Bellwether

Planned Parenthood video trial - is free speech or privacy under fire?

John Moody

David Daleiden calls himself a citizen journalist. His method for getting information is to lie about who he is, then record what people tell him without their knowledge. Because he got officials from Planned Parenthood to discuss selling the body parts of aborted fetuses, he is being charged with fifteen criminal felony counts. 

On Monday, he and a co-defendant will appear in San Francisco Superior Court. Spoiler alert: there are no heroes here.

Deleiden is accused of violating California’s two-party privacy laws, which require that if a confidential conversation is recorded, both parties must first give their consent. Conversations that take place in public are not protected, nor are conversations that deal with violent crimes. 

Deleiden’s undercover videos – 2,300 in all -- were recorded in restaurants and conferences, which his attorneys say are public venues. They also believe that abortions performed for the purpose of selling body parts for profit can involve violent crime. Deleiden contends that his right to free speech is being squelched because he has a pro-life point of view.

The videos, no matter what you think about abortion, are revolting. A Planned Parenthood official speaks matter-of-factly about the going rate for body parts harvested from fetuses. Deleiden and his codefendant, Sandra Merritt, lead them on, while the video rolls.

The charges against Deleiden were announced last March by California Attorney General Xavier Becerra in a press release that identified his accusers as Doe #1 through 14. The 15th felony charge is for conspiracy. In a related civil case, a federal judge issued an injunction forbidding Deleiden from releasing other surreptitiously recorded videos.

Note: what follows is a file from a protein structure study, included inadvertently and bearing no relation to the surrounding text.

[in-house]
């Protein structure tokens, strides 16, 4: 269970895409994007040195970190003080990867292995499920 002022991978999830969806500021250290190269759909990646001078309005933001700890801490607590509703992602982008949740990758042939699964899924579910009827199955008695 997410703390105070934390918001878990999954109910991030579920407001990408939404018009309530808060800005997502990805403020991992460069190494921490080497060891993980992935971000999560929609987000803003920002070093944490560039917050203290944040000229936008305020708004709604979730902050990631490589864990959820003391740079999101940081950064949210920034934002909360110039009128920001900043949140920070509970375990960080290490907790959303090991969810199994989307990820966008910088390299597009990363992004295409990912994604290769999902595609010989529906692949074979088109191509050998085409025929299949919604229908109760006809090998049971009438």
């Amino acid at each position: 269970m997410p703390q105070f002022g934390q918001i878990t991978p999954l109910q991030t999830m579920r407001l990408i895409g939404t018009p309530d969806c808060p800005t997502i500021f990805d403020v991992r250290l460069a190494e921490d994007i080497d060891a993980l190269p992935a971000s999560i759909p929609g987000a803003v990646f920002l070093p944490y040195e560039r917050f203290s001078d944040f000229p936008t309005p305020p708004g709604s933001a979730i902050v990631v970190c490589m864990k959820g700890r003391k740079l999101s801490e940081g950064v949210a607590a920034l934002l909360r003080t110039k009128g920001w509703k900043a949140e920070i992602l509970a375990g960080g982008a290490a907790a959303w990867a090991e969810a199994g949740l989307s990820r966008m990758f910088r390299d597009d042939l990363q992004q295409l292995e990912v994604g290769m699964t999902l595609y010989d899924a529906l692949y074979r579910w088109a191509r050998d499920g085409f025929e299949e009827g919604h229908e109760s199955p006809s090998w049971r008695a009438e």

“As you can imagine, having an injunction filed by a federal judge has impinged our ability to defend our client,” says attorney Brentford Ferreira, a former Los Angeles county deputy district attorney. 

Deleiden’s case was initially opened by Becerra’s predecessor, Kamala Harris, who last November was elected to the U.S. Senate. Ferreira claims that Planned Parenthood lobbied Harris to bring the charges to punish Deleiden. Says co-counsel Steve Cooley, “This is a politically motivated prosecution.”

Neither Becerra or Harris would comment.

Deleiden doesn’t think he’s done anything wrong as a journalist. “"I’m a skilled citizen journalist who orchestrated an in-depth undercover study of the country’s biggest abortion business," he told me. “I’m not the only person doing stuff like this. There’s a new generation of citizen journalists who use these tactics. But because we went after the sacred cows of the California political establishment, they’re bringing the hammer down on me.”

His attorneys point out that undercover reporting has a long history, dating back to Upton Sinclair’s muckraking 1906 novel The Jungle, which revealed shocking conditions in the meat-packing industry.

“It’s not a crime to lie or misrepresent yourself,” Deleiden says. “If we accept that it is, we would have no undercover police operations, no undercover journalism. It’s a non-literal use of information to capture a bigger truth.”

Maybe so. But if this case is a yardstick, is it any wonder that both journalists and politicians are held in such low regard?

John Moody is Executive Vice President, Executive Editor for Fox News. A former Rome bureau chief for Time magazine, he is the author of four books including "Pope John Paul II : Biography."